As we enter the Advent season today, we could settle for the same as last year and accept that our lives will be pretty much unchanged by this season and every season of this new year. But we’re a people of HOPE—as we recalled in our introductory rites of this Mass—hope that will not disappoint. But I would suggest that our hope be enflamed and our faithful waiting be active. I suggest that each of us and our families enliven our waiting in Advent this year: rediscovering the blessings of our faith and the Church…there’s much in store for us who prepare well in Advent!
When I was growing up, I recall that the Advent season was filled with hustle & bustle: not shopping for Christmas gifts (we were a regular family with modest means). No, our preparing in Advent centered around the traditions of my family:
- My mom and dad would stock our family’s Advent calendar with goodies: maybe small tokens or pieces of candy or some coins…little things that piqued our curiosities each morning when we would open the window or slide the hatch and discover the day’s trinkets.
- On the first Sunday of Advent, my dad and mom would bless our fresh wreath and candles before supper, and while lighting that candle on successive nights we would sing “O come, O come Emmanuel”…okay it wasn’t pretty but it had an impact on us kids: our waiting was active, looking for One who was to come.
- On December 6th – the feast of St. Nicholas – we’d polish our shoes the night before (that was the one polish they got all, year!) and leave them outside our rooms before bed. Waking in the morning, we’d find them filled with chocolate coins and candies. As did any kid, we always looked forward to St. Nick’s feast.
- On the second Saturday of Advent, we would shop for a Christmas tree and decorate it, setting up our manger scenes throughout the house. On Sunday, after Mass, we would say a prayer of hope and blessing upon the tree and mangers.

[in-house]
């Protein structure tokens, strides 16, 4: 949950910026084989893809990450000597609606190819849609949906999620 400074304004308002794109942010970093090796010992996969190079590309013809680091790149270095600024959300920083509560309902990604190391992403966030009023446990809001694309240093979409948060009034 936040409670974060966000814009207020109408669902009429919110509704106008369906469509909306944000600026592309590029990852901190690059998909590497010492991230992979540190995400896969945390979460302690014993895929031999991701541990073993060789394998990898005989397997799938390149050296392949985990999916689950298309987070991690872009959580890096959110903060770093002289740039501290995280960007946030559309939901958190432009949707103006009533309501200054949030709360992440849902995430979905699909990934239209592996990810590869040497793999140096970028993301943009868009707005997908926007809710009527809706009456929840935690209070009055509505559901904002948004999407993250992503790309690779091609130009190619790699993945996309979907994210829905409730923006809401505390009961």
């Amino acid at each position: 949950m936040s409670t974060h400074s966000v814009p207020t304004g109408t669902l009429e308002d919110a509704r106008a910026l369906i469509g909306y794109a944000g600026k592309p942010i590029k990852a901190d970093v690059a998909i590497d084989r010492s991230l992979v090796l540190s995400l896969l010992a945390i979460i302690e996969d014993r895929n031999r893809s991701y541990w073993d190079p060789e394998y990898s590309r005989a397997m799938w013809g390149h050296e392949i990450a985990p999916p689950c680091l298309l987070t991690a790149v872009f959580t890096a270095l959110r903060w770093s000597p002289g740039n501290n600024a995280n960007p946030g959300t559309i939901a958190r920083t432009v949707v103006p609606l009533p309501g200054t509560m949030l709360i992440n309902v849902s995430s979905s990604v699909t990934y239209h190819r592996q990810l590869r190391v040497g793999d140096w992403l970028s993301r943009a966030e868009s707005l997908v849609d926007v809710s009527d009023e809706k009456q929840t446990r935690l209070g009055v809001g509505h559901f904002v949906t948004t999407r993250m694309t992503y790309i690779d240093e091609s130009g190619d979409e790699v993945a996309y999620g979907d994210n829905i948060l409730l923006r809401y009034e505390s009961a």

- On December 12th – the feast of St. Lucy – we didn’t use electricity that evening, just tons of lit candles scattered throughout the house. Since television wasn’t an option, we would hold a game night in the dining room. We all got to choose a game we wanted the family to play and we would stay up late, enjoying the festivity of our little clan.
- On the third Sunday, we each would get our little baby Jesus figurines for our mangers and bring them to church for Fr. Starks to bless; of course, as soon as we got home we would hide them again until Christmas morning.
- And beginning on December 17th, as we sat down for dinner and lit the advent wreath, we would sing the day’s “O antiphon”. We could feel we were getting so close to Christmas!
These are the traditions of my childhood in Advent. They were activities that each and every day helped me to grow in my hope and appreciation for the Savior who is to come at Christmas. Every year it felt new, and alive, and excited.
May this year’s Advent season be filled with that kind of excitement for each of us; may it be a time for us to grow in faith-filled hope—an active and excited hope—that the One who is coming will come to bring us the newness of His own divine life.
“Come, Lord Jesus!”
A blessed Advent!